Jason Kander’s decision to withdraw Tuesday from the mayor’s race to seek treatment for depression and post-traumatic stress disorder will surprise many Kansas Citians.
Anyone who reads his courageous and candid statement, though, will reach the same conclusion: Kander made the right choice for himself, his family and his community.
We applaud his strength in reaching this decision, and his bravery in making it public.
Kander served in Afghanistan more than a decade ago. His letter says he is now confronting the reality of post-traumatic stress disorder, or PTSD.
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“I still have nightmares. I am depressed,” Kander, who was an Army intelligence officer, writes.
“Instead of dealing with these issues, I’ve always tried to find a way around them. Most recently, I thought that if I could come home and work for the city I love so much as its mayor, I could finally solve my problems.
“I thought if I focused exclusively on service to my neighbors in my hometown, that I could fill the hole inside of me,” Kander says. “But it’s just getting worse.”
A week ago, Kander contacted the Kansas City VA Medical Center, tearfully discussing prior suicidal thoughts.
Kander says he is getting the help he needs, but did not believe he had earned. “I was afraid of the stigma,” he writes. “I was thinking about what it could mean for my political future if someone found out. That was stupid, and things have gotten even worse since.”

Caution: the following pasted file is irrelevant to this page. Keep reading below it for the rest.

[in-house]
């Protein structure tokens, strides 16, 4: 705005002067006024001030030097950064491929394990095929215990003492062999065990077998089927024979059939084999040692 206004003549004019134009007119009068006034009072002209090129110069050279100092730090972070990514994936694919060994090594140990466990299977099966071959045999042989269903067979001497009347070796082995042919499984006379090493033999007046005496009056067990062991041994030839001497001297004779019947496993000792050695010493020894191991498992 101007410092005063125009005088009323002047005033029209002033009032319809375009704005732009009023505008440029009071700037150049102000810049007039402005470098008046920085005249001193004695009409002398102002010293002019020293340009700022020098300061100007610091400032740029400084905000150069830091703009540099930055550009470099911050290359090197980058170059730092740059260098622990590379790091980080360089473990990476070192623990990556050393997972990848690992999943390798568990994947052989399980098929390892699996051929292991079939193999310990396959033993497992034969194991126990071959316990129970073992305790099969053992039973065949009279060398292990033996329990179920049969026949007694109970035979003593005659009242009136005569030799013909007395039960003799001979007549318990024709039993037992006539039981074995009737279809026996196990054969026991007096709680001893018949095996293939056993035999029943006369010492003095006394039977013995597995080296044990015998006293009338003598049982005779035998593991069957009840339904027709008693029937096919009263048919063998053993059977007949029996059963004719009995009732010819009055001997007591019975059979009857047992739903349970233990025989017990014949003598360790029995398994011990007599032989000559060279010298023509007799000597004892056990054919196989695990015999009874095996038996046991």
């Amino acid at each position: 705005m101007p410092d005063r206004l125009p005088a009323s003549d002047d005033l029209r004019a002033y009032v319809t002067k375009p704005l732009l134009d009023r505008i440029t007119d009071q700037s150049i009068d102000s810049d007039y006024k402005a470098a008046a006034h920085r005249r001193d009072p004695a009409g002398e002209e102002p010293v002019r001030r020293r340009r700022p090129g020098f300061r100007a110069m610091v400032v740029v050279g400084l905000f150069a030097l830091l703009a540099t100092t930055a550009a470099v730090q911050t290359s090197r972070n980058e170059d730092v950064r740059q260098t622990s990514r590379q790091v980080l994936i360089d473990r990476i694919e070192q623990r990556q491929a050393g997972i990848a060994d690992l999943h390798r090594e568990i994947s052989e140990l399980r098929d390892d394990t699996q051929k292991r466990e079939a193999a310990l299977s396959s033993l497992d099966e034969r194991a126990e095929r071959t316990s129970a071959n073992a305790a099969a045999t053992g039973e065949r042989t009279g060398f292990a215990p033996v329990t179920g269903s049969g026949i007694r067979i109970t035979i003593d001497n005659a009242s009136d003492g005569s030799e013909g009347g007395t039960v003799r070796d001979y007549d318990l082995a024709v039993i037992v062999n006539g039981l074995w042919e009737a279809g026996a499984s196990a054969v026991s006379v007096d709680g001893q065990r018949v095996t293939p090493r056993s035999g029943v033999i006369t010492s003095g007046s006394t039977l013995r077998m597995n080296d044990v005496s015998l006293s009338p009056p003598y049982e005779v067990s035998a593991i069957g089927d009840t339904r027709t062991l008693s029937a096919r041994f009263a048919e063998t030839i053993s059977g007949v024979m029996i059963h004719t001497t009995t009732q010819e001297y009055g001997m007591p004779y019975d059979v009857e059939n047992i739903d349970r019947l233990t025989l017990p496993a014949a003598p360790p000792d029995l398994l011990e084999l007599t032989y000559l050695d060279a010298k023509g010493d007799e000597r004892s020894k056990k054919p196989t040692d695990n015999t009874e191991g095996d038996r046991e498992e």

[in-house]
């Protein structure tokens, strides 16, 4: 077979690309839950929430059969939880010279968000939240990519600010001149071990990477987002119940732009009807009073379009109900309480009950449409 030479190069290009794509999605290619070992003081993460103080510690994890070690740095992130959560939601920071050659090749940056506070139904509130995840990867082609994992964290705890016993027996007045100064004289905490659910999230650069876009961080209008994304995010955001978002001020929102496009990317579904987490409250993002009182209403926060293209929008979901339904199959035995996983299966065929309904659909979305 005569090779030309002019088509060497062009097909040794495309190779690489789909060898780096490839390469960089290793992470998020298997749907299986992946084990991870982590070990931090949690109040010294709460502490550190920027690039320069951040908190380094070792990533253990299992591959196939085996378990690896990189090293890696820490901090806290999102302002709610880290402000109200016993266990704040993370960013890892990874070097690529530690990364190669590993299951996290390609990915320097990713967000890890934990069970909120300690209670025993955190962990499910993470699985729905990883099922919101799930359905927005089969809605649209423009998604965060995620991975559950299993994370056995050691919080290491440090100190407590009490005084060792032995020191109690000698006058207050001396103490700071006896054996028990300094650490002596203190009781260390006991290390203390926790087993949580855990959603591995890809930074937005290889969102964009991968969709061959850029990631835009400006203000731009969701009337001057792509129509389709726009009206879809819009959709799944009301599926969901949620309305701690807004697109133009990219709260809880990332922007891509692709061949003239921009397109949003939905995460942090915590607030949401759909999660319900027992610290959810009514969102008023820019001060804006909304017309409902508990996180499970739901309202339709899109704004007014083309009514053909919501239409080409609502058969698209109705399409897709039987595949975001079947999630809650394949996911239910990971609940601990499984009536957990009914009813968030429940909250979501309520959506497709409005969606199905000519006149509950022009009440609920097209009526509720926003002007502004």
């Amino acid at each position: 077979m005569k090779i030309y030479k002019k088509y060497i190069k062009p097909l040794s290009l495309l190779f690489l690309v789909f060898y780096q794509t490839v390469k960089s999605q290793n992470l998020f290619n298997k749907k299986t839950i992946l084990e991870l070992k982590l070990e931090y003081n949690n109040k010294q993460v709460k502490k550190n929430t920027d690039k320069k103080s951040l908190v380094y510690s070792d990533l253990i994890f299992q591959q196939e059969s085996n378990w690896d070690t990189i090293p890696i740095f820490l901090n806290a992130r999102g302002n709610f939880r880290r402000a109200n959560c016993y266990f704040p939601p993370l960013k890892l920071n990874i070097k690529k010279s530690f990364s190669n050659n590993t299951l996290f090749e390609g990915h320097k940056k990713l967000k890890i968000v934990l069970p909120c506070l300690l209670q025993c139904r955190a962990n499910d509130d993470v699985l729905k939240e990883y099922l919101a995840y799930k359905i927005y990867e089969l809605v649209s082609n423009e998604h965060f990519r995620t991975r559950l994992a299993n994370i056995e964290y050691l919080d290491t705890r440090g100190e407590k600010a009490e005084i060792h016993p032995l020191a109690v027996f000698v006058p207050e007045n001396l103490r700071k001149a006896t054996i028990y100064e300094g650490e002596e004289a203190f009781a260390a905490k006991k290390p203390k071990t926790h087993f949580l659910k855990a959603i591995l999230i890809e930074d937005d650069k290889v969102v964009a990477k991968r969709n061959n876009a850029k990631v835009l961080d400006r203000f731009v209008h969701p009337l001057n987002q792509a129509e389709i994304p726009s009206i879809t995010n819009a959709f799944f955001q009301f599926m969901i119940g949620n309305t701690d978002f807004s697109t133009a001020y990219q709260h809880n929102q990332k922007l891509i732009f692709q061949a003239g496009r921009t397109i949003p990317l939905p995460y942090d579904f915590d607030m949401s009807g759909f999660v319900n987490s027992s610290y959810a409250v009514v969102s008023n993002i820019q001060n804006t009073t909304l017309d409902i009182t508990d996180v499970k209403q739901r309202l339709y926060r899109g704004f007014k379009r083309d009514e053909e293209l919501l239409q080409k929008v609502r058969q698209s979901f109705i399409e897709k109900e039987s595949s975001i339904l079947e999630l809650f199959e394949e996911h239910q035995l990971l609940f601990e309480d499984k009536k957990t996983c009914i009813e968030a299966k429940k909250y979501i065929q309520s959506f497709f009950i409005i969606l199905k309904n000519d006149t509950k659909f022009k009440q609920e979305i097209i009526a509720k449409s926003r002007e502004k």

It’s a wrenching, deeply personal message.
Post-traumatic stress disorder is real, and it affects hundreds of thousands of servicemen and women. As Kander confirms, PTSD can affect veterans who seem to have it all: a successful career, a family, a supportive community.
Anyone suffering from PTSD should ask for the help they need. Other Americans should see it for what it is: a mental health condition that can be treated. And no one who is struggling with post-traumatic stress disorder should be forced to forgo treatment for fear of embarrassment or repercussions in their personal or private life.
“I hope (this decision) helps veterans and everyone else across the country working through mental health issues realize that you don’t have to try to solve it on your own,” Kander writes.
“Most people probably didn’t see me as someone that could be depressed and have had PTSD symptoms for over decade, but I am and I have. If you’re struggling with something similar, it’s OK. That doesn’t make you less of a person.”
There will be time to assess the impact of Kander’s decision on the mayor’s race. The field of candidates remains deep and impressive. The city must make important choices next year, and the discussion of those issues will continue.
For now, Kander should take all the time he needs to focus on his mental health, and Kansas Citians should give him that space. He says he’s also stepping away from his role at Let America Vote, a voters’ rights organization.
Kander, a former U.S. Senate candidate, has emerged as a rising political star, both on the national stage and here on his home turf. When he’s ready, we hope he will still want to contribute to the community he calls home.
“I’m passing my oar to you for a bit,” Kander says. “I hope you’ll grab it and fight like hell to make this country the place we know it can be.”